When is Life Worth Saving? A Discussion on Art Conservation Leads to Difficult Questions in Medicine and End of Life Care

Dressed in bright colors with hair to match, Ms. Noelle Ocon, associate conservator of paintings at the North Carolina Museum of Art, was an easy guide to follow as she led the Huang Fellows through the chilly hallways of the museum’s basement. She explained that the paintings had to be kept at a very specific temperature, as she stopped in front of a imposing steel gate, like a giant garage door. Any warmer and “catastrophe” would occur. We could hear the sound of motors whirring as the heavy door began to lift.

Inside was a studio workshop paradise of sorts, with high ceilings, natural light, and art materials piled on every surface. Noelle has been working here for the past twenty years alongside her conservator colleagues, using the latest in science to analyze, document, preserve, and ultimately restore the museum’s damaged and aging works of art.

The 2017 Class of Huang Fellows visit the North Carolina Museum of Art as part of their summer immersion program.

We sat down in front of easels showcasing several richly-colored oil paintings; before-and-after photographs made it clear that the works had been carefully retouched. Noelle described how important it was to return the painting to—in most cases—its original state, without the cracks, chips, and modifications accumulated over the centuries.

By adapting advancements in other fields of science, like chemistry, physics, and medicine, to their own, conservators are now able to verify specific color pigments, identify a later addition or overpainting, and even see the artist’s original sketch work. Conservators use all this information to decide how best to move forward with a piece. Noelle stressed that all their work needed to be reversible, to maintain the artistic integrity of the creator.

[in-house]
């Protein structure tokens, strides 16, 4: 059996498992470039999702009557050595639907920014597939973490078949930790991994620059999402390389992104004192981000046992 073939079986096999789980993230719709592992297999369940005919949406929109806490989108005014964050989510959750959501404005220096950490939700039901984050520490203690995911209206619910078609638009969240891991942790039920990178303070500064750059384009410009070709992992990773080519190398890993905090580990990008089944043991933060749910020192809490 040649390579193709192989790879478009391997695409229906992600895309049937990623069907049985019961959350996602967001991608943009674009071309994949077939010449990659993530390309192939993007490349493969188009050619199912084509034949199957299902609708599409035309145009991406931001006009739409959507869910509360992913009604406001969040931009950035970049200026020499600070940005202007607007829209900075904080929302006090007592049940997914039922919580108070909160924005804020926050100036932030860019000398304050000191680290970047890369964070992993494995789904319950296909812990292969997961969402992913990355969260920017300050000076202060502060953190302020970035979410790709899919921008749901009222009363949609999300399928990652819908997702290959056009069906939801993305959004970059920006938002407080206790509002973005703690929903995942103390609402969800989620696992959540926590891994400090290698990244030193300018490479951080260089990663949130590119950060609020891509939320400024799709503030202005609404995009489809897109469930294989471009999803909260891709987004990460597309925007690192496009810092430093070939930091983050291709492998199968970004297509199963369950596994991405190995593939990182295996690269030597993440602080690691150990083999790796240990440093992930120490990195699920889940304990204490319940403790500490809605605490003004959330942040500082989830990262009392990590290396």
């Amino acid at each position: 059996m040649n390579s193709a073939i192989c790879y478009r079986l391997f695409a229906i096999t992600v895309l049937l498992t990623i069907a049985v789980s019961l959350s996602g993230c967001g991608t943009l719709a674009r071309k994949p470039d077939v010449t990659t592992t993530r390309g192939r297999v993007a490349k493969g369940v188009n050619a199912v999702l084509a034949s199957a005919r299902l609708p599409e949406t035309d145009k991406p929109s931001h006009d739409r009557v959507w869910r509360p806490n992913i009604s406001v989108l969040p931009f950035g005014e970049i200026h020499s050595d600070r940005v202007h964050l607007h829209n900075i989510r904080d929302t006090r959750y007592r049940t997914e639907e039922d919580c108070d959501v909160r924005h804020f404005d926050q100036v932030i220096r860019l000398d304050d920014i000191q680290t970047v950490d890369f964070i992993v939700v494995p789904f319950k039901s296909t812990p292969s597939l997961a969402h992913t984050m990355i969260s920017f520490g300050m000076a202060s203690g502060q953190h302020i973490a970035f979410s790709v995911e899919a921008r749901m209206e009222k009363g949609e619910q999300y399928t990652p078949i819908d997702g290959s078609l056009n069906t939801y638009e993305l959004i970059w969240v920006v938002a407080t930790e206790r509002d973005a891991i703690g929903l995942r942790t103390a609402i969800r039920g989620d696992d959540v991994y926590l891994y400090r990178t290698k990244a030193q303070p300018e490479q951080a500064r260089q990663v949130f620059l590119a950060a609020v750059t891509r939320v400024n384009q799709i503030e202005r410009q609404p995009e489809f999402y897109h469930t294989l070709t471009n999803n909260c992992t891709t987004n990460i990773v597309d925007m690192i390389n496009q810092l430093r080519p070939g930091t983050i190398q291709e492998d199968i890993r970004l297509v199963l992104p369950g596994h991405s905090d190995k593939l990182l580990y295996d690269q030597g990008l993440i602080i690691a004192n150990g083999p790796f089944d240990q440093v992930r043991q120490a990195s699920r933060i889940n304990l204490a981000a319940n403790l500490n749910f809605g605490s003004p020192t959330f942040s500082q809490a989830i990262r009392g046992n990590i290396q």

“They are using new technology to preserve the old,” reflected fellow Fellow Claudia LaRose, noting as many did the bridge this work created between modern science and the ancient arts.

Indeed, we listened to Noelle expound upon infrared reflectography, x-radiography, and chemical varnishes before she picked up a paintbrush and delicately dabbed synthetic vermillion onto the aged canvas with equal deftness. After years of “Please Do Not Touch,” I was amazed to see her actually alter the 400-year-old painting displaying before us, a right reserved for 17th century Dutch artists and, apparently, expert conservators like her. I found it easy to compare Noelle and her colleagues to the Renaissance men whose work they helped preserve.

“I liked seeing all the different sciences [Noelle] brought together because I think a lot of people think that ‘Oh, physics is only physics, and biology is only biology,’” commented Huang Fellow Victoria Grant. “But, she was taking all these different fields and combining them. She has to be a chemist, a physicist, and she has to know [...] medical technology.”

Speaking together with William Brown, chief conservator at the museum, Noelle also cited collaborations between the North Carolina Museum of Art and Ingrid Daubechies, professor of mathematics at Duke, as examples of big developments made through interdisciplinary work.

A jar of synthetic saliva is used to mimic ancient techniques that artists used to manipulate paintings.